ARENA Tuesday Seminar: Claudio Radaelli
Claudio Radaelli presents paper 'Don't think it is a good idea! A critical analysis of the "ideas school"' on 5 February 2019 at ARENA.
The paper is co-authored with Dr Jonathan Kamkhaji.
Thanks to the so-called ‘ideas school’ in political science, it has now become uncontroversial to claim that ideas matter, or, more precisely, have explanatory leverage in the analysis of policy change. And yet, to make the case for ideational explanations, we must be clear on the nature of ideas, where they come from, what do they consist of, and how they change over time.
Today, the ‘ideas school’ is a model for social scientists because of its explanatory achievements, empirical plasticity and traction across the fields of political economy, comparative politics and policy analysis. With the aim of contributing to further progress, we highlight four critical issues about the nature of ideas, the micro-foundations of the school, the theoretical anchors of ideational explanations, and the difference between ideational and cognitive analysis.
We find that ideas are often evoked, but rarely approached rigorously in terms of micro-foundations. Another problem is that the concept of ideas has been stretched to include a number of concepts and phenomena, to the point that it becomes impossible to provide a finite list of the properties of what is ‘ideational’ and what is not. The third problem is about the identification of explicit, theorized mechanisms – here our review of the ‘ideas school’ point to learning. The fourth problem lies in the dividing line between ideational and cognitive analysis.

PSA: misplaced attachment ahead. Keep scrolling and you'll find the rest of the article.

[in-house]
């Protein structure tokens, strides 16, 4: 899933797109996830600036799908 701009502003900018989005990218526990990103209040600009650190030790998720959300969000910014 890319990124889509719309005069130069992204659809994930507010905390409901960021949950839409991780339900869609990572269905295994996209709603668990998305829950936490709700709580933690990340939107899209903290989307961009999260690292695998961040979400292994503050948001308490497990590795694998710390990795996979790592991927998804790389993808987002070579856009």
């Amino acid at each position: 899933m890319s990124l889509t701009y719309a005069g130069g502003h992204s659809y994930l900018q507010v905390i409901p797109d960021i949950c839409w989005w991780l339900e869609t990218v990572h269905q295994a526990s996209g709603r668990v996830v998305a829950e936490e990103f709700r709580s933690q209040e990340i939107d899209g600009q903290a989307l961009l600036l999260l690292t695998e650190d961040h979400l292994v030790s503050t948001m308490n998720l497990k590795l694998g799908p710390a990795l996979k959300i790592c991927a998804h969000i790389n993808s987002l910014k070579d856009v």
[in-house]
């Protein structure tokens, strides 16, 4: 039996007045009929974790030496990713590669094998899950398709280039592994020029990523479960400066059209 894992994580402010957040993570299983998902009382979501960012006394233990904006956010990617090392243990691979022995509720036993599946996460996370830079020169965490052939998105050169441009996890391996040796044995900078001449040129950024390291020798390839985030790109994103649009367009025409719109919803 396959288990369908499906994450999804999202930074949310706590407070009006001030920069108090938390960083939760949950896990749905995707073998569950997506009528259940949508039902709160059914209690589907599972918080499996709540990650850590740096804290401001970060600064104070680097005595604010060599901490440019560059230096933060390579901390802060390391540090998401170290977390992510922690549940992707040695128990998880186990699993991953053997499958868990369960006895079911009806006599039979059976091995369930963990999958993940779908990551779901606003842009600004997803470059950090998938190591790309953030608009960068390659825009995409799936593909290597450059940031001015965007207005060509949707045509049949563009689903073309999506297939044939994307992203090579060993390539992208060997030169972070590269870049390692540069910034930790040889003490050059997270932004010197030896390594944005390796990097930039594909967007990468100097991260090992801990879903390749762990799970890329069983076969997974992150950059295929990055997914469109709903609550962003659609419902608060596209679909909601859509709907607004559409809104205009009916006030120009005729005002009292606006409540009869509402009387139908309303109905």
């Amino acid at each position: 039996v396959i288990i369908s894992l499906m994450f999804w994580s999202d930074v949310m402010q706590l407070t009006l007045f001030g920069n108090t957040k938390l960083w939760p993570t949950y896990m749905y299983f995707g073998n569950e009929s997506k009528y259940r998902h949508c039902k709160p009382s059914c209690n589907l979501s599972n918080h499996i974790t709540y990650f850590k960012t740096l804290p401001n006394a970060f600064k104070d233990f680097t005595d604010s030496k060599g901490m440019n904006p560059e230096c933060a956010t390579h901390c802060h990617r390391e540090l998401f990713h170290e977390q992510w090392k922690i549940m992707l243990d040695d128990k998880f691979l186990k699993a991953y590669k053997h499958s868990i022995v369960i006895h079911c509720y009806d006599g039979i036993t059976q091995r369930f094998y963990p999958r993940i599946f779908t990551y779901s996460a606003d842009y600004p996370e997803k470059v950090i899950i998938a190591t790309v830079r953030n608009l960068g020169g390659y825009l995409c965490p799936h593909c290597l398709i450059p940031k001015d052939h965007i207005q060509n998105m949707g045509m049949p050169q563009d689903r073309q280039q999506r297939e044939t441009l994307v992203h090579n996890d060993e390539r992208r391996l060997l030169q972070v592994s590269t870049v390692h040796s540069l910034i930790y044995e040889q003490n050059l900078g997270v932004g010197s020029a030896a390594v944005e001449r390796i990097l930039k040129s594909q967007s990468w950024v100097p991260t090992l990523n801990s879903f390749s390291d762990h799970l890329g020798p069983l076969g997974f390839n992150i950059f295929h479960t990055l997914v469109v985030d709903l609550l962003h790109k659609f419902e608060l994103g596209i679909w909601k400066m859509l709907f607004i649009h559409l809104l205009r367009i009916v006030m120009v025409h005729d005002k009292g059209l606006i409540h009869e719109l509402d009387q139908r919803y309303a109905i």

We conclude that to make progress with the four issues it is useful to turn to disciplines other than political science (mainly cognitive psychology and behavioral economics). We should cross-fertilize political science’s concepts of ideas with the findings of these disciplines. Ideas as such do not exist in these disciplines. However, these disciplines offer a number of concepts with solid micro-foundations: together, they define the scope for a strong cognitive (albeit not necessarily ideational) approach. This approach resonates with some intuitions put forward by political scientists in the past, but more broadly it points to new pathways to causality once we take micro-foundations and theory seriously.
Download the paper (restricted access)
The paper will be available for download one week before the seminar.